• Malabsorption. Diabetes is often associated with malabsorption of nutrients, including iron. Often this manifests as diarrhea, which may also go back to autonomic neuropathy.
    • Gene Expression Regulating Glucose Homeostasis During Id

      Is Anemia a Complication of Diabetes|Can Anemia Cause Gestational Diabetes

      Some studies examined the hepatic expression of genes involved in maintenance of glucose homeostasis during ID. These studies have shown that dietary intervention tend to elicit biologically meaningful, transcriptional responses. The ID rats in each group showed significant alterations in the expression of genes representative of glucose metabolism .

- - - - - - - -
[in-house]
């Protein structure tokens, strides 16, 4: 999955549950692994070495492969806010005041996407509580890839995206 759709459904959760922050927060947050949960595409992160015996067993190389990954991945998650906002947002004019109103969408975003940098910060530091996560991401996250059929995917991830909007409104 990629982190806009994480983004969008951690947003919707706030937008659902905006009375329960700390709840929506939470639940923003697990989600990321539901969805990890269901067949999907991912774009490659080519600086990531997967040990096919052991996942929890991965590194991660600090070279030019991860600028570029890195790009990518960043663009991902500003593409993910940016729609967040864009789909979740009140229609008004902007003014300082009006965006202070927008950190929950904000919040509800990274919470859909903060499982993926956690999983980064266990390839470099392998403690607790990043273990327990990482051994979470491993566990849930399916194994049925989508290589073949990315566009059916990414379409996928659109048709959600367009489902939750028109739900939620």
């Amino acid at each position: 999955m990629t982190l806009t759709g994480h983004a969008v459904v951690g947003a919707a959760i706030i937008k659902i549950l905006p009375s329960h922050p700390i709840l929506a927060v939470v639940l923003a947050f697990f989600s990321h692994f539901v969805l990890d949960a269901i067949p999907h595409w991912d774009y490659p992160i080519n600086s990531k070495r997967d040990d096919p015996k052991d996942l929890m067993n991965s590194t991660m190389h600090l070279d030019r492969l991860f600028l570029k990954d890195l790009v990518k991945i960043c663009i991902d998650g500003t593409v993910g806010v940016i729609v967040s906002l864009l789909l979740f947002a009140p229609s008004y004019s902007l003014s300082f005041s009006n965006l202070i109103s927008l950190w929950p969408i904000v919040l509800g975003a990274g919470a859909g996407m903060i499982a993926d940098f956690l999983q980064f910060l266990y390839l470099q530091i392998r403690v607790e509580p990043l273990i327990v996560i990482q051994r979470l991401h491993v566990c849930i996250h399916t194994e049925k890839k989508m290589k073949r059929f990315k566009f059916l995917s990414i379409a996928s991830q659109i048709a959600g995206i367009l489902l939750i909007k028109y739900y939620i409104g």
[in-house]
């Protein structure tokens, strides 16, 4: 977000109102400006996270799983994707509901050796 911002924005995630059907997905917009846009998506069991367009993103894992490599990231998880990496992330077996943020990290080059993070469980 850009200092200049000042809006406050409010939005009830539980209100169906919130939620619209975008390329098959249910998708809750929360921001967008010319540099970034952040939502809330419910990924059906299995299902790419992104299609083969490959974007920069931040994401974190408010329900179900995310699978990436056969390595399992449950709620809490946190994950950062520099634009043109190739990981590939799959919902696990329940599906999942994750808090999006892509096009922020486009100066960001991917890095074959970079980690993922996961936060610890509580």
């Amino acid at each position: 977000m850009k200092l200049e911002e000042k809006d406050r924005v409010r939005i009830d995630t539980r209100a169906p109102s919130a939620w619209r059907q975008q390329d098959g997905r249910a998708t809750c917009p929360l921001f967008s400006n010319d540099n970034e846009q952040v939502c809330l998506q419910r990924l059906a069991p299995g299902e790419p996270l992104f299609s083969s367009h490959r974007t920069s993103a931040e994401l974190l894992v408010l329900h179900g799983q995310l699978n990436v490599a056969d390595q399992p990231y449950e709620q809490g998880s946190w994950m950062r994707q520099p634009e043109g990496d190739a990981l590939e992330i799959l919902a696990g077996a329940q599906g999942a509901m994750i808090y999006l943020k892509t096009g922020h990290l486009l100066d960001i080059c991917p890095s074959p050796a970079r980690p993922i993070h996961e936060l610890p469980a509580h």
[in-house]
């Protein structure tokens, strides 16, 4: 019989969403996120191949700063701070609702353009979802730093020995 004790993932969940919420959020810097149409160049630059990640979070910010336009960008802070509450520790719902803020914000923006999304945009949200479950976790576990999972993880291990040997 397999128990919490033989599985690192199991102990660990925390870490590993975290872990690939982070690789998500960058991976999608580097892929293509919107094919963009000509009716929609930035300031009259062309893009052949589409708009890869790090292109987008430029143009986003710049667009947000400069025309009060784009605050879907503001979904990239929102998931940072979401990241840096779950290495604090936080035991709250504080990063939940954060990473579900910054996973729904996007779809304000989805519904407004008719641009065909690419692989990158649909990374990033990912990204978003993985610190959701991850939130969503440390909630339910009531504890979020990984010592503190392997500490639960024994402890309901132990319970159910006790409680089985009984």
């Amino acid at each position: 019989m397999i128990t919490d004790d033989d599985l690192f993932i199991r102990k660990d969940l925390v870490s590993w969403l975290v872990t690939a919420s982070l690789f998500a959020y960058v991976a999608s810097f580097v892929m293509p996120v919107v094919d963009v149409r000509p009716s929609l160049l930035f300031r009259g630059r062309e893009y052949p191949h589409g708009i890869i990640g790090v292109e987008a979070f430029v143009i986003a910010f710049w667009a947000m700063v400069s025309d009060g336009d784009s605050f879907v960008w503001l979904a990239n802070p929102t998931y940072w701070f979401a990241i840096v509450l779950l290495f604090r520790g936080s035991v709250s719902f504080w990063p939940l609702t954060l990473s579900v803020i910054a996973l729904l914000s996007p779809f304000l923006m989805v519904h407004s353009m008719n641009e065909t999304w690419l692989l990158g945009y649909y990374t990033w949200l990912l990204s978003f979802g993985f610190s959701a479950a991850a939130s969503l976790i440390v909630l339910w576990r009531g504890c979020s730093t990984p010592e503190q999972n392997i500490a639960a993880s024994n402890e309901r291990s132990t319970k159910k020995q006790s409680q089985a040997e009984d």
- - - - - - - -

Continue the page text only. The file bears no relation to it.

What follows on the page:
Distinguished changes in gene expression include those genes associated with metabolic pathways including both glycolysis and gluconeogenesis.


      The significant increase in the glucokinase expression is likely due to the relative increase in circulating insulin levels observed in the ID groups, as insulin is a known inducer of hepatic Gck mRNA expression. Increased expression of Gck could potentially be very important as ID animals have been shown to have an increased reliance on glucose as a metabolic substrate, and Gck is able to rapidly increase the rate of glucose phosphorylation in the liver in response to the elevations in blood glucose levels. Furthermore, as Gck catalyzes the first step in hepatic glucose utilization it can contribute multiple pathways including glycogen synthesis, glycolysis, and de novo lipogenesis which could explain the enhanced glucose utilization and hyperlipidemia reported in response to dietary ID .